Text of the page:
Bennett Miller’s nomination in this category was probably the biggest anomaly on Oscar nomination morning. It wasn’t a shock because his nomination was unexpected. No, the nomination was a eyebrow raiser because he became the only filmmaker since the Best Picture field was expanded in 2009 to get a Best Director nomination without his film also scoring a corresponding Best Picture nomination. You’d have to go back to 2007 to find the last director who netted a nomination while his film didn’t (Julian Schabel for The Diving Bell and the Butterfly). That said, lone director nominees never win here. History has proved that you can win Best Picture without a directing, acting, screenplay or editing nomination but winning Director without a Best Picture nomination? Forgetaboutit! Like Miller, Morten Tyldum is just happy to be invited to the party because this one’s going to be between the two Texans and the Mexican. Wes Anderson would be my pick but I think most Academy members will be content with rewarding him in Original Screenplay. Richard Linklater should have had this sewn up months ago, and if it weren’t for the sudden surge of Birdman at the Guilds, I would have placed my bet on him winning the Oscar too. Boyhood is a directorial triumph; a mad risk that paid off magnificently. This is just the type of filmmaking the Academy should reward but more often than not, ignores. Unfortunately, he’s going up against the MOST directed movie of the year. Like Boyhood, Birdman is a high-wire act—a triumph of style and vision that must have been a pain in the ass to pull off. That nature of difficulty is what got Alejandro González Iñárritu’s friend Alfonso Cuaron his Oscar last year for Gravity, and it’s also what netted Ang Lee his in 2012. Although the Academy has chosen to stray from the DGA winner seven times prior to this, it’s gone with their choice in 58 of the last 65 years. I’m not completely ruling out an upset by Linklater but I think Iñárritu’s got this one.
WILL WIN: Alejandro González Iñárritu – Birdman
COULD WIN: Richard Linklater – Boyhood
SHOULD WIN: Wes Anderson – The Grand Budapest Hotel
SHOULD HAVE BEEN HERE: Damien Chazelle – Whiplash
The Grand Budapest Hotel
The Imitation Game
The Theory of Everything
The most unpredictable and suspenseful Best Picture race I’ve ever followed comes to an end on Sunday night when some big shot opens the envelope at 11:25 pm EST. It’s been a crazy fun year, and a bit of an exhausting one too, considering all the ups-and-downs. Of the eight films nominated this year for Best Picture, three made my top 10 (The Grand Budapest Hotel, Whiplash, Boyhood) while another (Selma) made my list of honorable mentions. I’m a fan of both Birdman and The Imitation Game but the less said about the uneven American Sniper and The Theory of Everything, the better.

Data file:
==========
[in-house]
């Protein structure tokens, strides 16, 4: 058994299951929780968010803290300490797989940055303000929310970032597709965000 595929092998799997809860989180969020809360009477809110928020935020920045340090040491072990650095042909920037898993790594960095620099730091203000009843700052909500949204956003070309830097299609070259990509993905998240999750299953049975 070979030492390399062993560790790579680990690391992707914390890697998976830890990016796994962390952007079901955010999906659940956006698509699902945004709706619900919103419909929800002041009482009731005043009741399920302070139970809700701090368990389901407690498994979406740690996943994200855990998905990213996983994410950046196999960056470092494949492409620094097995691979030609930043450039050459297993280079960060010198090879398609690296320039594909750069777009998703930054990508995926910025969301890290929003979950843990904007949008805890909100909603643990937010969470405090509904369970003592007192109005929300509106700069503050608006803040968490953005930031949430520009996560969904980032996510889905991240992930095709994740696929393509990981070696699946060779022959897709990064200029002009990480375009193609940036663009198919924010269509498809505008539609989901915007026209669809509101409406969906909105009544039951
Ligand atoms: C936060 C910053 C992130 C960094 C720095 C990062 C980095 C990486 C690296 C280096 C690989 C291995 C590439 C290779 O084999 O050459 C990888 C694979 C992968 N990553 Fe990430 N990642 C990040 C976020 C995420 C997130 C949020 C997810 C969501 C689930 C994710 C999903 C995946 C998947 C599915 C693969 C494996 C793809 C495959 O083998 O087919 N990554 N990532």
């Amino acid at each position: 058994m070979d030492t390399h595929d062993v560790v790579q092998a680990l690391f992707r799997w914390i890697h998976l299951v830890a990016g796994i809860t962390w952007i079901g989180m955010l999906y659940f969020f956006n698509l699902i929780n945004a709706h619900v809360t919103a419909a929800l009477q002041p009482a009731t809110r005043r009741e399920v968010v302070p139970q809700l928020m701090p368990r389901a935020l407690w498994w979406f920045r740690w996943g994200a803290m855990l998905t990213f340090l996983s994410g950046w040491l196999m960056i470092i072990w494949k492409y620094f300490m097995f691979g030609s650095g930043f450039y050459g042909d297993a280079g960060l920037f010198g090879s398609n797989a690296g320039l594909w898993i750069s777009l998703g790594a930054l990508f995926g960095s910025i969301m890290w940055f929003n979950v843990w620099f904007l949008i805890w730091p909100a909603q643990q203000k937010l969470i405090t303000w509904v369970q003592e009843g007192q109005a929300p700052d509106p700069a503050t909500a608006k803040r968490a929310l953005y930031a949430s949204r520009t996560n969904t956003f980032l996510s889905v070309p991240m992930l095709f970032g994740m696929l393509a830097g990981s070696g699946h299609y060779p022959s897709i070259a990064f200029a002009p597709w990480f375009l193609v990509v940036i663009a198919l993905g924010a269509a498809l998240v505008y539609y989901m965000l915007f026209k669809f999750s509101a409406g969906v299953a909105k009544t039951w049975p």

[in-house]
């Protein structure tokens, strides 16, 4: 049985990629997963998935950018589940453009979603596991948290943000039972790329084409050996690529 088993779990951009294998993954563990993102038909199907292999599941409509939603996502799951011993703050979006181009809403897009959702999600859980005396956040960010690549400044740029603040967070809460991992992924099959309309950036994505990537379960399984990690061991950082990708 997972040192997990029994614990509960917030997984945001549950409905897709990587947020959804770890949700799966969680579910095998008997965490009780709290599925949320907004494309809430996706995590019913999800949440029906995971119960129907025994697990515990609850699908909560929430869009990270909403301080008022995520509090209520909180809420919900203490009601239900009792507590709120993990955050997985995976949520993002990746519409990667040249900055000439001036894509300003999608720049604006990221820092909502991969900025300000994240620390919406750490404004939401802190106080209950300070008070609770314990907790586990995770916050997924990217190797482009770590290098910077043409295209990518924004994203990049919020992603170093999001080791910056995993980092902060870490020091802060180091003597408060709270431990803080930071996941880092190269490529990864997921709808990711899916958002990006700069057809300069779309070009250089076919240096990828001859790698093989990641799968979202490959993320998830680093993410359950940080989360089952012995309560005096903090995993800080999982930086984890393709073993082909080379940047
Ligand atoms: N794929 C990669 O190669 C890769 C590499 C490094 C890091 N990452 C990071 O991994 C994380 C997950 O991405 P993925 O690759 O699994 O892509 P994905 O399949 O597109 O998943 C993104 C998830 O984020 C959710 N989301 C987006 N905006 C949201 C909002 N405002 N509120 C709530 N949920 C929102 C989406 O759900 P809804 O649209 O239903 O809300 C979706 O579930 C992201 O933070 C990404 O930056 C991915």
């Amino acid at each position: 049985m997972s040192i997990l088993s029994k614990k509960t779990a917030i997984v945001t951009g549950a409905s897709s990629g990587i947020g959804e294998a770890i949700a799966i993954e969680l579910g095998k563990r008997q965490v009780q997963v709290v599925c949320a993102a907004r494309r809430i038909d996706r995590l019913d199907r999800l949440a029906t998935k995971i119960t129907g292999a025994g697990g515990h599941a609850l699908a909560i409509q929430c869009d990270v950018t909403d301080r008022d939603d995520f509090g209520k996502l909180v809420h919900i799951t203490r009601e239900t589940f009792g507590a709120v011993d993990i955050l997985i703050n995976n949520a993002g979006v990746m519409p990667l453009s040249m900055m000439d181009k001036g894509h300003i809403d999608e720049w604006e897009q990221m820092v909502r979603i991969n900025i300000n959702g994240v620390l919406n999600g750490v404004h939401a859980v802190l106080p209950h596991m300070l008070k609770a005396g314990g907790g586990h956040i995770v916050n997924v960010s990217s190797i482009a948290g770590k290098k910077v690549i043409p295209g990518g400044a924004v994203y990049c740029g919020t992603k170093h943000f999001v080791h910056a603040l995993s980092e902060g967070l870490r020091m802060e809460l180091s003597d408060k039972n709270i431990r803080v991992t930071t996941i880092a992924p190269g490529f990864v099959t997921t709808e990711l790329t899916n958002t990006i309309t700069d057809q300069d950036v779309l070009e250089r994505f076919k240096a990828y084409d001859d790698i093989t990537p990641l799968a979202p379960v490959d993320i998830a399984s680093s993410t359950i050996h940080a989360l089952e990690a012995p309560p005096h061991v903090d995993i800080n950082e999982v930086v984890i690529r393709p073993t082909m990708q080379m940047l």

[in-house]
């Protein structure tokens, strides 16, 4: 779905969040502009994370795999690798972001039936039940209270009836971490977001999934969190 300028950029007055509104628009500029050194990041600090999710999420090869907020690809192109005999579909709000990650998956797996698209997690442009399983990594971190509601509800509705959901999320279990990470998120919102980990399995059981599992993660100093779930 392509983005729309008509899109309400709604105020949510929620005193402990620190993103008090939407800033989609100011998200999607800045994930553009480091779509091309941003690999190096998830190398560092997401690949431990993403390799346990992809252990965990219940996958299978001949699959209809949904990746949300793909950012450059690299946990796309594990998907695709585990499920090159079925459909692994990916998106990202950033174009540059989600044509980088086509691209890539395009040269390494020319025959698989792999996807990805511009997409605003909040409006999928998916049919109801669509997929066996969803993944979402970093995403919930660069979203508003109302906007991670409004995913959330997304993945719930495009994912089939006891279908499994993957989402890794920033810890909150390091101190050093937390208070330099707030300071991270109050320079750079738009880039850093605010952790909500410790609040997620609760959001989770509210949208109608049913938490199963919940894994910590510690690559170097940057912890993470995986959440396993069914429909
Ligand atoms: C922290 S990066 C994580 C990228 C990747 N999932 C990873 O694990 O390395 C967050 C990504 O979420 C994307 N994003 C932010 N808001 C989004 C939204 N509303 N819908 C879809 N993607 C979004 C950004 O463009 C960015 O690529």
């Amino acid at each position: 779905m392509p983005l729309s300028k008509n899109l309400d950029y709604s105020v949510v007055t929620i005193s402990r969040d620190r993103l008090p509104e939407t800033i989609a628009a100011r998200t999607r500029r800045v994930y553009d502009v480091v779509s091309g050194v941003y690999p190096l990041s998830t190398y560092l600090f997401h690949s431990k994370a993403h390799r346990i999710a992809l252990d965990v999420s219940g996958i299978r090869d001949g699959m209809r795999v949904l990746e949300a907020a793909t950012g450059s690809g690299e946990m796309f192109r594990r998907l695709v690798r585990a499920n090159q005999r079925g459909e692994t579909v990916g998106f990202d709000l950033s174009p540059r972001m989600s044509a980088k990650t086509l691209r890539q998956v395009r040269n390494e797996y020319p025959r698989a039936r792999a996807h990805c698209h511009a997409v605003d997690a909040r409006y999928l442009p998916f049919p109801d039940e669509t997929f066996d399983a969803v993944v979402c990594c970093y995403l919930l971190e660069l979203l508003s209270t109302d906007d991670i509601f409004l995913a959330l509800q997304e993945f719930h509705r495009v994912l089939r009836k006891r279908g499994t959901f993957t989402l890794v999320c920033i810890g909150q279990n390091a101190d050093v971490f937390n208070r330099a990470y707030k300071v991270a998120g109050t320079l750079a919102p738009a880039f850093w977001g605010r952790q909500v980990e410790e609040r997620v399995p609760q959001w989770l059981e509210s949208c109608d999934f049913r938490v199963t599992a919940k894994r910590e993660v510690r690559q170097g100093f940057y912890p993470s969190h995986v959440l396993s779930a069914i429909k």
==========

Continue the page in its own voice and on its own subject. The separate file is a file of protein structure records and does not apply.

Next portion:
Remember, with Best Picture, the Academy employs a weighted ballot system in which voters have to rank the nominees from 1 to 8. Passion counts, but so does second and third place votes. With only two nominations to its name, and nothing in acting, writing and directing, Selma’s road ends here. You’d have to go all the way back to Grand Hotel in 1932 to find a film that won Best Picture without support in those three key branches. The Theory of Everything may come out on top in the heated Best Actor race but it’s an also-ran in this field. I also have a hard time picturing many members placing The Imitation Game on top of their weighted ballots, or even in number two or three. Whiplash will fare much better but I think it’s too small a movie to win. American Sniper will receive plenty of number one votes but it’ll also receive a massive share of number eight votes. It’s that kind of movie. The Grand Budapest Hotel is the co-nomination leader with nine nods and it’s more than likely going to finish the night as the movie with the most wins (yay!) but Best Picture isn’t going to be one of its wins. For all his fans, Wes Anderson is still an acquired taste.
This leaves us with the final two nominees: Boyhood and Birdman. Boyhood was the big victor with critics groups in December with Birdman close behind (the latter won the FFCC’s top prize). Richard Linklater’s film proceeded to win Best Film and Best Director honors at the Critics Choice, the Golden Globes and, more importantly, the BAFTAs. But for all its success, it still came out empty with U.S. industry guilds, which are year-in and year-out, the most accurate barometer of Oscar success. Birdman was the big victor with these groups. And big is an understatement. It absolutely swept the guilds taking the trifecta of SAG, DGA and PGA on the way. Only one film, Apollo 13, has lost the Best Picture Oscar after winning those three guilds. Birdman could become the second to do so but I think its subject matter (an actor struggling to stay relevant), acting showcase, and technical bravura will be a little too much for the Academy to resist, especially when the alternative is a sweet and emotional but slow-moving movie about a lower middle class kid growing up in a red state.
It’s going to be a very close one but whatever the result, always remember that time is the ultimate judge of these things. Alfred Hitchcock’s Vertigo is considered by many to be one of the, if not the, greatest film of all time but back in 1958, it wasn’t even nominated for Best Picture! The winner that year was Gigi, a musical that’s mostly remembered today for being the answer to the following trivia question: What film won the Best Picture Oscar of 1958?
WILL WIN: Birdman
COULD WIN: Boyhood
SHOULD WIN: The Grand Budapest Hotel
SHOULD HAVE BEEN HERE: Gone Girl
Enjoy the show!